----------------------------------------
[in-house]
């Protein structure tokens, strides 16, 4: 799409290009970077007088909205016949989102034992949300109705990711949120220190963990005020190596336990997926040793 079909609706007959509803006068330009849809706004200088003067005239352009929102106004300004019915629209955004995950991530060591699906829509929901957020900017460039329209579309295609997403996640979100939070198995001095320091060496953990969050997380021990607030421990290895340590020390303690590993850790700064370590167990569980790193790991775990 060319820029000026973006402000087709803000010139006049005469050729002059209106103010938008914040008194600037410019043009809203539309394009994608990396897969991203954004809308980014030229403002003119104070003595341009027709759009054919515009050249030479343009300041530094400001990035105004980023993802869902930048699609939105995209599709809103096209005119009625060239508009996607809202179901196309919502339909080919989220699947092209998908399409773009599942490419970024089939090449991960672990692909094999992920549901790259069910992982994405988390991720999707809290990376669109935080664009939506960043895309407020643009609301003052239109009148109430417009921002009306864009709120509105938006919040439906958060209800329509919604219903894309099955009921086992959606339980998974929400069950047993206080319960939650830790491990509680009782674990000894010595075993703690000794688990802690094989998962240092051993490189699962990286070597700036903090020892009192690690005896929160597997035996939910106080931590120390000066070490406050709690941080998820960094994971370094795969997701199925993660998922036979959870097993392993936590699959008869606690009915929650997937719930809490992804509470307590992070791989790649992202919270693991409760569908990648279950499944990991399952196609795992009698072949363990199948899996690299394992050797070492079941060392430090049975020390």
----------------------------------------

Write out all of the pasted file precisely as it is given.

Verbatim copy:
[in-house]
């Protein structure tokens, strides 16, 4: 799409290009970077007088909205016949989102034992949300109705990711949120220190963990005020190596336990997926040793 079909609706007959509803006068330009849809706004200088003067005239352009929102106004300004019915629209955004995950991530060591699906829509929901957020900017460039329209579309295609997403996640979100939070198995001095320091060496953990969050997380021990607030421990290895340590020390303690590993850790700064370590167990569980790193790991775990 060319820029000026973006402000087709803000010139006049005469050729002059209106103010938008914040008194600037410019043009809203539309394009994608990396897969991203954004809308980014030229403002003119104070003595341009027709759009054919515009050249030479343009300041530094400001990035105004980023993802869902930048699609939105995209599709809103096209005119009625060239508009996607809202179901196309919502339909080919989220699947092209998908399409773009599942490419970024089939090449991960672990692909094999992920549901790259069910992982994405988390991720999707809290990376669109935080664009939506960043895309407020643009609301003052239109009148109430417009921002009306864009709120509105938006919040439906958060209800329509919604219903894309099955009921086992959606339980998974929400069950047993206080319960939650830790491990509680009782674990000894010595075993703690000794688990802690094989998962240092051993490189699962990286070597700036903090020892009192690690005896929160597997035996939910106080931590120390000066070490406050709690941080998820960094994971370094795969997701199925993660998922036979959870097993392993936590699959008869606690009915929650997937719930809490992804509470307590992070791989790649992202919270693991409760569908990648279950499944990991399952196609795992009698072949363990199948899996690299394992050797070492079941060392430090049975020390």